>  designating the appropriate files and/or versions in some other way,
>  we wouldn't need a naming convention as such.

I don't understand PyPI all that well; it seems poor design that the
browsing via keywords is emphasized but there is no easy way to
*search* for a keyword (the list of all packages is not emphasized
enough on the main page -- it occurs in the side bar but not in the
main text). I assume there's a programmatic API (XML-RPC?) but I
haven't found it yet.

>  Without one or the other, the bootstrap tool would have to grow a
>  version parsing scheme of some type, and play guessing games with
>  file extensions.  (Which is one reason I limited PEP 365's scope to
>  downloading eggs actually *uploaded* to PyPI, rather than arbitrary
>  packages *linked* from PyPI.)

There are two version parsers in distutils, referenced by PEP 345, the
PyPI 1.2 metadata standard.

>  So, if I had to propose something right now, I would be inclined to propose:
>  * using setuptools' version parsing semantics for interpretation of
>  alpha/beta/dev/etc. releases

Can you point me to the code for this? What is its advantage over

>  * having a bdist_bootstrap format that's essentially a bdist_dumb
>  .zip file with the internal path prefixes stripped off, making it an
>  importable .zip with a different file extension.  (Or maybe just
>  .pyboot.zip?)  The filename convention would use setuptools'
>  canonicalization and escaping of names and version numbers, to allow
>  unambiguous machine parsing of the filename.  A __main__ module would
>  have to be present for the archive to be run, as opposed to just
>  being downloaded to a temporary directory.

Hm. Why not just use the existing convention for running setup.py
after unpacking? This works great in my experience, and has the
advantage of having an easy fallback if you end up having to do this
manually for whatever reason.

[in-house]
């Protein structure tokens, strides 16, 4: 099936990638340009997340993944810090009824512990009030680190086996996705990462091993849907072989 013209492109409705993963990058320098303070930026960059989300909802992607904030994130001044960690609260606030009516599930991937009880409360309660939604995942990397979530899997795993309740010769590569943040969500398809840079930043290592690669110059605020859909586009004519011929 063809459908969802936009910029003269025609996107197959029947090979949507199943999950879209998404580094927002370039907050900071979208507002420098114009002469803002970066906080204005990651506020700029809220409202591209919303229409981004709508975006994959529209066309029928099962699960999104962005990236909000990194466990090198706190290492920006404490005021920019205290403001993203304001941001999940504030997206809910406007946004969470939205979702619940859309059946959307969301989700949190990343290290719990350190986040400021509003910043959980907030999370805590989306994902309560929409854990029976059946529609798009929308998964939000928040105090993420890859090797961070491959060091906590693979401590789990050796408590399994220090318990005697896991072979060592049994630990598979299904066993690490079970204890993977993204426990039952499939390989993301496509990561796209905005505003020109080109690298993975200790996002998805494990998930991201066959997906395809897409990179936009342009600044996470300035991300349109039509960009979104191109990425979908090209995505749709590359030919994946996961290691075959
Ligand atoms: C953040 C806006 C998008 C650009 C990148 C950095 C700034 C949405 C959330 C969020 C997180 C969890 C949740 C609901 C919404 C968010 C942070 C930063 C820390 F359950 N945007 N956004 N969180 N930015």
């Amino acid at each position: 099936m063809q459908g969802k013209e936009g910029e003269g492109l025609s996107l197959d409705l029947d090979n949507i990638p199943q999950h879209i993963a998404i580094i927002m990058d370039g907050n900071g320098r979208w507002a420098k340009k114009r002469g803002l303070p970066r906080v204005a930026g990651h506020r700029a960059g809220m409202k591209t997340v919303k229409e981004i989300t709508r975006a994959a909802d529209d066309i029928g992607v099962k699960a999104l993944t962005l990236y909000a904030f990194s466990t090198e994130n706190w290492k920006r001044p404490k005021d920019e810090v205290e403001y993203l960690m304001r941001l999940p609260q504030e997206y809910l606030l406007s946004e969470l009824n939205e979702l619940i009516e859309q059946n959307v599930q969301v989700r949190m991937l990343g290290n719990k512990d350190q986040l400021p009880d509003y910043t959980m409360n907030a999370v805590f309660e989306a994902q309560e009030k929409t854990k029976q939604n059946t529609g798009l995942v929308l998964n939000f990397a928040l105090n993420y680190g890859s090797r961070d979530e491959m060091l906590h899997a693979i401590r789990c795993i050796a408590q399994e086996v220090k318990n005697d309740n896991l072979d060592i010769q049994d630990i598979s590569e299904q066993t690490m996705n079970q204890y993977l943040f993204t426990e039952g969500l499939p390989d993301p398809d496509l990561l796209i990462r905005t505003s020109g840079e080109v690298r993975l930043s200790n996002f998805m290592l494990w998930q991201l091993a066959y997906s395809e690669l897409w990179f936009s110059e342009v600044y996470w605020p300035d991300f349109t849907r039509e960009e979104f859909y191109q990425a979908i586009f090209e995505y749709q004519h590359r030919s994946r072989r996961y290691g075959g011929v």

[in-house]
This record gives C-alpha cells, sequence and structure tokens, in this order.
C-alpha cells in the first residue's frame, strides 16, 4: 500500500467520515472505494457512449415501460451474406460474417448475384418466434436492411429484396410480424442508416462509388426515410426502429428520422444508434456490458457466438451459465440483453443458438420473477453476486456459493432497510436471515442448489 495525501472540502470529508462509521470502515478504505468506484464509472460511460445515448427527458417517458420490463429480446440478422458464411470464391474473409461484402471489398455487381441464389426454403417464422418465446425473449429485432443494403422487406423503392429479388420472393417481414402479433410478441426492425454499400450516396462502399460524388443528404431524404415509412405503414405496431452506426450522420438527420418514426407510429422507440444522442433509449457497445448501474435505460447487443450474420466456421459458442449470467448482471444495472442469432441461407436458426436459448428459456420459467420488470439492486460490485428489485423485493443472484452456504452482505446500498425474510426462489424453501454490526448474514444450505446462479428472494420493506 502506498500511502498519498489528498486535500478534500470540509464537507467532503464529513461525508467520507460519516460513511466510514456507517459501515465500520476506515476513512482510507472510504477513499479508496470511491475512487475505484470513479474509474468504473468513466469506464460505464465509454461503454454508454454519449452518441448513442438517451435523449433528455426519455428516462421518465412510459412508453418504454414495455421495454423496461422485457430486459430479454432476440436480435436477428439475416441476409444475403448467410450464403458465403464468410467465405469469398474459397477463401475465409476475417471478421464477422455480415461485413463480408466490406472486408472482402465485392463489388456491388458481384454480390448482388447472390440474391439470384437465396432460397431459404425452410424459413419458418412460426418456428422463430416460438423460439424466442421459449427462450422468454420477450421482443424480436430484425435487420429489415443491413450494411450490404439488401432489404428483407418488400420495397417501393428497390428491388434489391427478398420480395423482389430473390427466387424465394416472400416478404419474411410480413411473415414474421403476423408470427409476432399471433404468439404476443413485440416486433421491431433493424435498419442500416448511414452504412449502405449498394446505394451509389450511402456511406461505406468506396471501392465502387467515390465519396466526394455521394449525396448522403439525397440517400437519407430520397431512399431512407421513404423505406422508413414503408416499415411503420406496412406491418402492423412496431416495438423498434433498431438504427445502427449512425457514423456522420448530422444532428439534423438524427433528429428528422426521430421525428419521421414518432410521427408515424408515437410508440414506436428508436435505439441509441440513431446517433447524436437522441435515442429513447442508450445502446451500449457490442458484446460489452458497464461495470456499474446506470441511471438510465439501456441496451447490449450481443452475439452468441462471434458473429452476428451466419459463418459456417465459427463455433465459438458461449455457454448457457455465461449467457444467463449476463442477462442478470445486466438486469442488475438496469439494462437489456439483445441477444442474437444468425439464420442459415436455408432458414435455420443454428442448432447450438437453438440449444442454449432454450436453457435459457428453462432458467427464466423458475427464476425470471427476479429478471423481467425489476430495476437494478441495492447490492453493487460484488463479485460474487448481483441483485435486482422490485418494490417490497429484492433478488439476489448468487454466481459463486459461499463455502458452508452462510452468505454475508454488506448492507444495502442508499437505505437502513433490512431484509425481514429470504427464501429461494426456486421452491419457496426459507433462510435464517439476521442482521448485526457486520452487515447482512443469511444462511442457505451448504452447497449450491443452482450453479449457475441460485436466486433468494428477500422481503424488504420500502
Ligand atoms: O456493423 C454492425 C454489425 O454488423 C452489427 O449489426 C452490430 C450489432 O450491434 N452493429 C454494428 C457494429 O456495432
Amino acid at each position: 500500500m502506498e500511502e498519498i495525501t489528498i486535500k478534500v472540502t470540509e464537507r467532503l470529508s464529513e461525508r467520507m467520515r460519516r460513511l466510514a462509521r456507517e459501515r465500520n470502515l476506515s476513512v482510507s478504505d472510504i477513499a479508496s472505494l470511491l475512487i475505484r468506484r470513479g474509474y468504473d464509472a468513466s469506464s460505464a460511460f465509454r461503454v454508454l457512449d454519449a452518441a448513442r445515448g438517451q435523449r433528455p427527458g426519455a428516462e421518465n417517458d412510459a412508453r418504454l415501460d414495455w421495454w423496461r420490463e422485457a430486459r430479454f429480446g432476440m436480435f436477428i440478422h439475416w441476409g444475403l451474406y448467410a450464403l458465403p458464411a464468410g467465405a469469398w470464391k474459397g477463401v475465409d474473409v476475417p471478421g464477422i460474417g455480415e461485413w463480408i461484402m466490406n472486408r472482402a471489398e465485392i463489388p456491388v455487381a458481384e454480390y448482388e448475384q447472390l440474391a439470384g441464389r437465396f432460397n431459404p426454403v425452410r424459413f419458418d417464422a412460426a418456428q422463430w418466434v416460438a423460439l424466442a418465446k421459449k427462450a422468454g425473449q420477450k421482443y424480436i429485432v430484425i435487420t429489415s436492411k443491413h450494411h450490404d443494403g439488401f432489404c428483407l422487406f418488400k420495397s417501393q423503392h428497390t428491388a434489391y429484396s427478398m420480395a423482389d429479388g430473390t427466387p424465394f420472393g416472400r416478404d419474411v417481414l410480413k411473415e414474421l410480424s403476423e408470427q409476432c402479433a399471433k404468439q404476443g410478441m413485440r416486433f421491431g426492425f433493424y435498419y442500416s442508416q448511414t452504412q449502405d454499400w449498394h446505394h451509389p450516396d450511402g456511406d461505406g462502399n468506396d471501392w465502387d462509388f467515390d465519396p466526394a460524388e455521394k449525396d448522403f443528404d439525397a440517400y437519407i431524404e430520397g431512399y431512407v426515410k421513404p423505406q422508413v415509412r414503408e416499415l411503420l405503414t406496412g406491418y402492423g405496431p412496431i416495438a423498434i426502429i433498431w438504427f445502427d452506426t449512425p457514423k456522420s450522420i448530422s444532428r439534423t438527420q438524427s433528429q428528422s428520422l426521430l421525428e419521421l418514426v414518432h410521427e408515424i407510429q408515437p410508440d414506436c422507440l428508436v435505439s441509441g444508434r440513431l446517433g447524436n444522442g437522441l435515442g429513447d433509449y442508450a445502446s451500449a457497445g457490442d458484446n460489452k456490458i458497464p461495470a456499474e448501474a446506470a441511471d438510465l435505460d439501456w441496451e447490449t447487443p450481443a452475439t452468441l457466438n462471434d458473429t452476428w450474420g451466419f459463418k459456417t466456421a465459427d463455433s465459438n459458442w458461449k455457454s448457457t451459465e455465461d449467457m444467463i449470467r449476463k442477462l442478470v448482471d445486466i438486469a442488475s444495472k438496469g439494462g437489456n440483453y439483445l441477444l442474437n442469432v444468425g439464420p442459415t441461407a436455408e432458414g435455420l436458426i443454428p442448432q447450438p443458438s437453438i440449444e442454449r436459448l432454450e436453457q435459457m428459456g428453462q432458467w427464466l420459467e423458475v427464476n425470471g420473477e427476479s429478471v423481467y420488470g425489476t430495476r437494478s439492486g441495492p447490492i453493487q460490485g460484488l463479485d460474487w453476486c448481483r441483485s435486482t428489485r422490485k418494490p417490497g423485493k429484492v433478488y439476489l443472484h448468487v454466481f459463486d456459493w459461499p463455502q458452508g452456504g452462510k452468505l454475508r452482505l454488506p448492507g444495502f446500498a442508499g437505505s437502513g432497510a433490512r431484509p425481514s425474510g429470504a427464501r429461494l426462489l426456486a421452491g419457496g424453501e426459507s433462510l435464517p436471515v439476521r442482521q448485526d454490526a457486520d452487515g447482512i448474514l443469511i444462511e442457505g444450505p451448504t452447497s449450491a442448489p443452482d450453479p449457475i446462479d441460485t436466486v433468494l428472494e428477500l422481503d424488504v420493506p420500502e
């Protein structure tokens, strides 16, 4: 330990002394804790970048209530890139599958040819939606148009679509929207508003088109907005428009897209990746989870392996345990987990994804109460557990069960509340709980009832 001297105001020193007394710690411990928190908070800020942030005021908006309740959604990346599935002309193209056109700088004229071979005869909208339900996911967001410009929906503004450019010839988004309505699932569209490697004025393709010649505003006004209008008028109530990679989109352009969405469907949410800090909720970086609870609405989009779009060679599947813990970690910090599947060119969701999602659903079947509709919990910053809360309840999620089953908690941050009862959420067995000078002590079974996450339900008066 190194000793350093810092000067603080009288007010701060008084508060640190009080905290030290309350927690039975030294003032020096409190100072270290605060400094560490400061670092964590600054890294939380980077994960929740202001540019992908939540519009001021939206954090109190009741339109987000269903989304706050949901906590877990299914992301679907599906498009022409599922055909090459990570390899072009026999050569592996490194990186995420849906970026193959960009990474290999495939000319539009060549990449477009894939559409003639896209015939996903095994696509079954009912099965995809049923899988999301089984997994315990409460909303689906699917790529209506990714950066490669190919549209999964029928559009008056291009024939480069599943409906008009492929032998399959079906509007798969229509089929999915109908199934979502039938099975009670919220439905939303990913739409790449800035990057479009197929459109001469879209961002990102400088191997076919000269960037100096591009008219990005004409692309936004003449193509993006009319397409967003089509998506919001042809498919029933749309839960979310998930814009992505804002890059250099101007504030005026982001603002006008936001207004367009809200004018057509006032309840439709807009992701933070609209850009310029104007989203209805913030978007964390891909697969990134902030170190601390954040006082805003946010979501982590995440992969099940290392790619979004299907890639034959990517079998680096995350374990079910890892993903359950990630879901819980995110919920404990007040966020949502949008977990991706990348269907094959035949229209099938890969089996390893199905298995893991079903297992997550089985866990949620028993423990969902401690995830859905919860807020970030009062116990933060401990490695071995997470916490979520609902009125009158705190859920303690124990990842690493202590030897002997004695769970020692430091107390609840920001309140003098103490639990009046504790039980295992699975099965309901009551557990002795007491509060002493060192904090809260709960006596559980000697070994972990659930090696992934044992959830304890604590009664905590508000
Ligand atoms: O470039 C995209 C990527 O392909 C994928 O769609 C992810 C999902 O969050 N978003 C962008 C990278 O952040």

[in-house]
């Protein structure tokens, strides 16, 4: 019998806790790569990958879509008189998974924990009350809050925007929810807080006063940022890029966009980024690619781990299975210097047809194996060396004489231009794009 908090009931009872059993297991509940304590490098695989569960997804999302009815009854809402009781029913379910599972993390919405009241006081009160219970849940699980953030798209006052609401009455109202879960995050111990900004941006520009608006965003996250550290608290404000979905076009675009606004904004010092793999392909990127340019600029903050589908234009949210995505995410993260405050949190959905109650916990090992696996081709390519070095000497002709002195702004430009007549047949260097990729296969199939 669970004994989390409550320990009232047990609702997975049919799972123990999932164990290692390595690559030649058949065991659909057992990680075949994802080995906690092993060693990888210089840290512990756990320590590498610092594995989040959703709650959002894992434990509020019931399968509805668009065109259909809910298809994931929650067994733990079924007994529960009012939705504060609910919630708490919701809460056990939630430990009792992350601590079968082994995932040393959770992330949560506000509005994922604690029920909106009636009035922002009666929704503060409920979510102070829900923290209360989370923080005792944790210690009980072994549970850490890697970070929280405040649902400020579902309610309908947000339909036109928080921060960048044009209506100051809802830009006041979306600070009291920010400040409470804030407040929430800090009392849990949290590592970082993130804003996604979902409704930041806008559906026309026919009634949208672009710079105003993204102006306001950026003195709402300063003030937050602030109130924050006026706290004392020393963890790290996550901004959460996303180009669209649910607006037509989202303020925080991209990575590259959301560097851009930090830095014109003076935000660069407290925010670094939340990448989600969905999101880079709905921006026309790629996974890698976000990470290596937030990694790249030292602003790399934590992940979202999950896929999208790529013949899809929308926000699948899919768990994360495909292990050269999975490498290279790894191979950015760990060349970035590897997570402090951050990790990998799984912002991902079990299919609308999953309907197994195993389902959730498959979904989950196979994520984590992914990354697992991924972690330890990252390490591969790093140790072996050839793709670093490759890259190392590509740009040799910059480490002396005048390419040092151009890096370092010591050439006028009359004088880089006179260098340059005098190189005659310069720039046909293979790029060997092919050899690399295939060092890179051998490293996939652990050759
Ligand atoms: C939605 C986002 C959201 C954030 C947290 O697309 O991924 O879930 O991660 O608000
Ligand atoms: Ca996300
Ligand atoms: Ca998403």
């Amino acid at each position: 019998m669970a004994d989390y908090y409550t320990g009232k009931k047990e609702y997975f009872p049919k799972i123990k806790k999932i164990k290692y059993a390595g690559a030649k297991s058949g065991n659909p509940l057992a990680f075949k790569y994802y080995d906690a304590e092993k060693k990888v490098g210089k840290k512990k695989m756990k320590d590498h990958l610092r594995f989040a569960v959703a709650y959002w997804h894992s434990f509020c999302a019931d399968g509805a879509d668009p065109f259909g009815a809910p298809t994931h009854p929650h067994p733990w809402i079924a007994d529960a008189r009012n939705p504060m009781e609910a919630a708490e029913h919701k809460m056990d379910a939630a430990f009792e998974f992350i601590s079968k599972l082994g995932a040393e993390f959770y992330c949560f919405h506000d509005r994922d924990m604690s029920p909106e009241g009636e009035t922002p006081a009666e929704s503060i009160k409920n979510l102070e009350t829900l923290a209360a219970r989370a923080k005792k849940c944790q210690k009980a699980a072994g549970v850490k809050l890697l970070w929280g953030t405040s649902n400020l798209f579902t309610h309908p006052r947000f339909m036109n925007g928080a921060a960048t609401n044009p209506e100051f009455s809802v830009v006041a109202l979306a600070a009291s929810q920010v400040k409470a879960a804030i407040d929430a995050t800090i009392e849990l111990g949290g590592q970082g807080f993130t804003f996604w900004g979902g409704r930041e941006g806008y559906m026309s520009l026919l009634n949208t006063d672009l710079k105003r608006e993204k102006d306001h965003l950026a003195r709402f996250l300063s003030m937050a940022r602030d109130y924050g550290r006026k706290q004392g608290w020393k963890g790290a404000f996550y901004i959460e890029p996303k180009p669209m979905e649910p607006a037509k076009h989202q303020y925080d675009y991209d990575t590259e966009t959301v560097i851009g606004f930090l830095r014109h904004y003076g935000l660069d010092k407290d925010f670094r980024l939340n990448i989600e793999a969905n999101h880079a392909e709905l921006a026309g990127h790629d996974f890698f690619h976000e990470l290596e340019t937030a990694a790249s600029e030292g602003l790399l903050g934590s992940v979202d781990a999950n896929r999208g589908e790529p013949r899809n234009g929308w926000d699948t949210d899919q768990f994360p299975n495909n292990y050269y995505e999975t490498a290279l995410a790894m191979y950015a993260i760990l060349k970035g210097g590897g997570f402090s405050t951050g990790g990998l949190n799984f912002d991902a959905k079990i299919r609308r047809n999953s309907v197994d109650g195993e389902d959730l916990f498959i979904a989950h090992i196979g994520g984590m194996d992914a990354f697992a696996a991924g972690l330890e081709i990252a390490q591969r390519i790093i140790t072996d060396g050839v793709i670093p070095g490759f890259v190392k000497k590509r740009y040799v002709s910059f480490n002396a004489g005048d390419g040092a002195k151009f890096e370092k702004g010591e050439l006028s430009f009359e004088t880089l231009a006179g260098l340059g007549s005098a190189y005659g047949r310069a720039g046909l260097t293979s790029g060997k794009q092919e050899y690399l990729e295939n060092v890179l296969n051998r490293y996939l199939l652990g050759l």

>  * calling the bootstrap module 'bootstrap', as in 'python -m
>  bootstrap projectname optionalversion'.  The module would expose an
>  API to allow it to be used programmatically as well as the command
>  line, so that bootstrapped packages can use the bootstrap process to
>  locate dependencies if they so desire.  (Today's package management
>  tools, at least, are all based on setuptools, so if it's not present
>  they'll need to download that before beginning their own
>  bootstrapping process.)

This sounds like going beyond bootstrapping. My vision is that you use
the bootstrap module (with the command line you suggest above) once to
install setuptools or the alternate package manager of your choice,
and then you can use easy_install (or whatever alternative) to install
the rest.

>  Apart from keeping the PEP self-contained and short, is there
>  anything in this that you think you would object to?  (You may
>  reserve the right, of course, to later not like something in the
>  details of setuptools' version/filename rules, after I've put them
>  into the PEP, or really, anything else.  I'm just asking if there's
>  anything that's obviously offensive at this point, before I spend
>  time on a new PEP.)

I'd love it if you could write or point me to code that takes a
package name and optional version and returns the URL for the source
archive, and the type (in case it can't be guessed from the filename
or the Content-type header).

--Guido van Rossum (home page: http://www.python.org/~guido/)